DOH sets up new ‘command system’ as hospitals strain under more COVID-19 cases

Sofia Tomacruz

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The move includes implementing a stronger referral system and having public hospitals allocate up to 70% of bed capacity to patients

With coronavirus cases on the rise in the country, the Department of Health (DOH) said on Wednesday, July 22, that it would implement a more robust referral system between hospitals to avoid overwhelming critical care facilities. 

The DOH’s move comes as several hospitals in Metro Manila, the epicenter of the outbreak of the country, earlier announced they reached capacity. In the last two weeks, at least 15 hospitals declared their intensive care unit COVID-19 dedicated beds – and for some, their isolation and ward beds – were already filled. (READ: Metro Manila’s COVID-19 bed capacity in ‘danger zone,’ 4 regions at warning level)

Health Undersecretary Maria Rosario Vergeire said the agency tweaked earlier guidelines on the mandatory allocation of critical care facilities to allow public and private hospitals to improve management of patients under a program called the “One hospital command.” 

“We think that this is very appropriate and this is very rational and this will address what is taking place in our hospitals,” Vergeire said in a mix of English and Filipino during a press forum on Wednesday morning. 

“‘One hospital command’ would really address our gaps in our referral system and our gaps in the identification and protocols that have to be adhered to when determining who will be admitted to hospitals and who will be referred out for a much lower facility,” she added. 

What to expect

The program will be headed by newly-appointed DOH Undersecretary Leopoldo Vega, who was also earlier named one of the government’s 3 new “anti-COVID czars” specially focused on managing the treatment of patients. 

Under the program, Vergeire said public and private hospitals would no longer need to each allocate at least 30% of their facilities for coronavirus patients, and up to 50% for surge capacity.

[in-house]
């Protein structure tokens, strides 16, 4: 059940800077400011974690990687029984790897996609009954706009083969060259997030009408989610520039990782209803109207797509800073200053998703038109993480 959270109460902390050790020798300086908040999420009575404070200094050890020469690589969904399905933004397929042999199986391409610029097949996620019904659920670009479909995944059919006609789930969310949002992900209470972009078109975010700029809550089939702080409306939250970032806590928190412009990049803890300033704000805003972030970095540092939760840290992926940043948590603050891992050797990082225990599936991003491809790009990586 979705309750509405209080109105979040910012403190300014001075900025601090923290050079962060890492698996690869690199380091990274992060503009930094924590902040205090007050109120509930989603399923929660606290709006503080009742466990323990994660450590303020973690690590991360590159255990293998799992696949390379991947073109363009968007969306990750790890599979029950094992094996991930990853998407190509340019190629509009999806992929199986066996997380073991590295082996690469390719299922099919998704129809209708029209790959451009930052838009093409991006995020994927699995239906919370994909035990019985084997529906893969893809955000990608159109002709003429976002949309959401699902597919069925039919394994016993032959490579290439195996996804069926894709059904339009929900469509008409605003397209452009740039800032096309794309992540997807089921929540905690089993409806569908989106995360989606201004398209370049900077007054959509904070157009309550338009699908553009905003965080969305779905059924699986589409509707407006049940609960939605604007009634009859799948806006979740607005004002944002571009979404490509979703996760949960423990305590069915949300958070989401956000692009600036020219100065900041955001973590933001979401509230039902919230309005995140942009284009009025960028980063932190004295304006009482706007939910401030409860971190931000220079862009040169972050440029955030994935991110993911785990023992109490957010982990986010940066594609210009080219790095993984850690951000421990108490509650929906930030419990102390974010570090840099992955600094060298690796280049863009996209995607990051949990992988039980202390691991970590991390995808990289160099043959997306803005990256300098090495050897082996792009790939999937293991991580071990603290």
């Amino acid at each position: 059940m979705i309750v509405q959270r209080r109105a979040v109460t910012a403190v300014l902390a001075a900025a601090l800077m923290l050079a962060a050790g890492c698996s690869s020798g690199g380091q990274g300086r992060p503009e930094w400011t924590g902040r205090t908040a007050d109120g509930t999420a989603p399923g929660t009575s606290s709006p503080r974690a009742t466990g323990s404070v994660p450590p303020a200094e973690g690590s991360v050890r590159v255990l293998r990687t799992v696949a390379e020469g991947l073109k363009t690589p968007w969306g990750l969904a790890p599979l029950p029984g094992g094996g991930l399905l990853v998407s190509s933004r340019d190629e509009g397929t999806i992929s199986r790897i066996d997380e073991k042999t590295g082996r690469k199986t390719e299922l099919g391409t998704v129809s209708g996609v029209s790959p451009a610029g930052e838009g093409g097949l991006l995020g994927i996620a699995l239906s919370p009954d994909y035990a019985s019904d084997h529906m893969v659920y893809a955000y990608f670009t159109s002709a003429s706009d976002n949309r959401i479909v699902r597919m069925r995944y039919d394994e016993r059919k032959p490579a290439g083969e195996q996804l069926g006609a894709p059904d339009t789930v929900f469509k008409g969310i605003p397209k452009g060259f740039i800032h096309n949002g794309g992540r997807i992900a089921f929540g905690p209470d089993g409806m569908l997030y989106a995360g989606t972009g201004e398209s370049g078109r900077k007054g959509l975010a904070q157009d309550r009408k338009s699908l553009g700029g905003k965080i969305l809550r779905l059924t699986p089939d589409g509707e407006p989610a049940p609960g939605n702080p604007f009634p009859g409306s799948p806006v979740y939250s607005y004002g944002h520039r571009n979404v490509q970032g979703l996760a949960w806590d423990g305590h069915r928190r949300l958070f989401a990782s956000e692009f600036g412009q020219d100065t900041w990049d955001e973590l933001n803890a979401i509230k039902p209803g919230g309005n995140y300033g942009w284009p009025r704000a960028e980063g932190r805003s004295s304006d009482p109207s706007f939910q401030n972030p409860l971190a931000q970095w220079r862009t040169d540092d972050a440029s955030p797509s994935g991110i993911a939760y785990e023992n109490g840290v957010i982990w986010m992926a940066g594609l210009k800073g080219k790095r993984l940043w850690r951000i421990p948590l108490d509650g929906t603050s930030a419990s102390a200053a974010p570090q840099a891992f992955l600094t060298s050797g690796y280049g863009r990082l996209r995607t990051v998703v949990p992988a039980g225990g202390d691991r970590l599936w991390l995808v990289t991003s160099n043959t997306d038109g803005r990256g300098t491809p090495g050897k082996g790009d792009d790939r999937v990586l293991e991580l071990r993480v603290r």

Instead, treatment will shift increasingly towards public hospitals which will now need to allocate a mandatory 30% of their facilities for patients, an additional 20% for surge capacity, and up until a total of 70% of its bed capacity if needed. 

For private hospitals, the DOH will now mandate 20% of their beds to be allocated for COVID-19 patients with the capacity to set aside 10% more in case of a surge. 

Along with the new levels of allocation for hospital beds, Vergeire said there would also be an “incident command system” where details of patients will be listed to facilitate their referral among hospitals and other health facilities. 

“This incident command system will look for which among all hospitals here in Metro Manila the patient can be brought to,” Vergeire said in Filipino, adding the system will be also be implemented in different regions. 

What goes with a command system

Vergeire said the hospital command system would be implemented alongside its rules for referring mild and asymptomatic patients to temporary treatment and monitoring facilities specifically prepared for the outbreak. 

Meanwhile, the DOH eyed granting incentives to private hospitals to convince them to expand the allocation of facilities to accept more patients. Among those being considered were tax breaks and quicker reimbursement of fees owed by the Philippine Health Insurance corporation. –

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Sofia Tomacruz

Sofia Tomacruz covers defense and foreign affairs. Follow her on Twitter via @sofiatomacruz.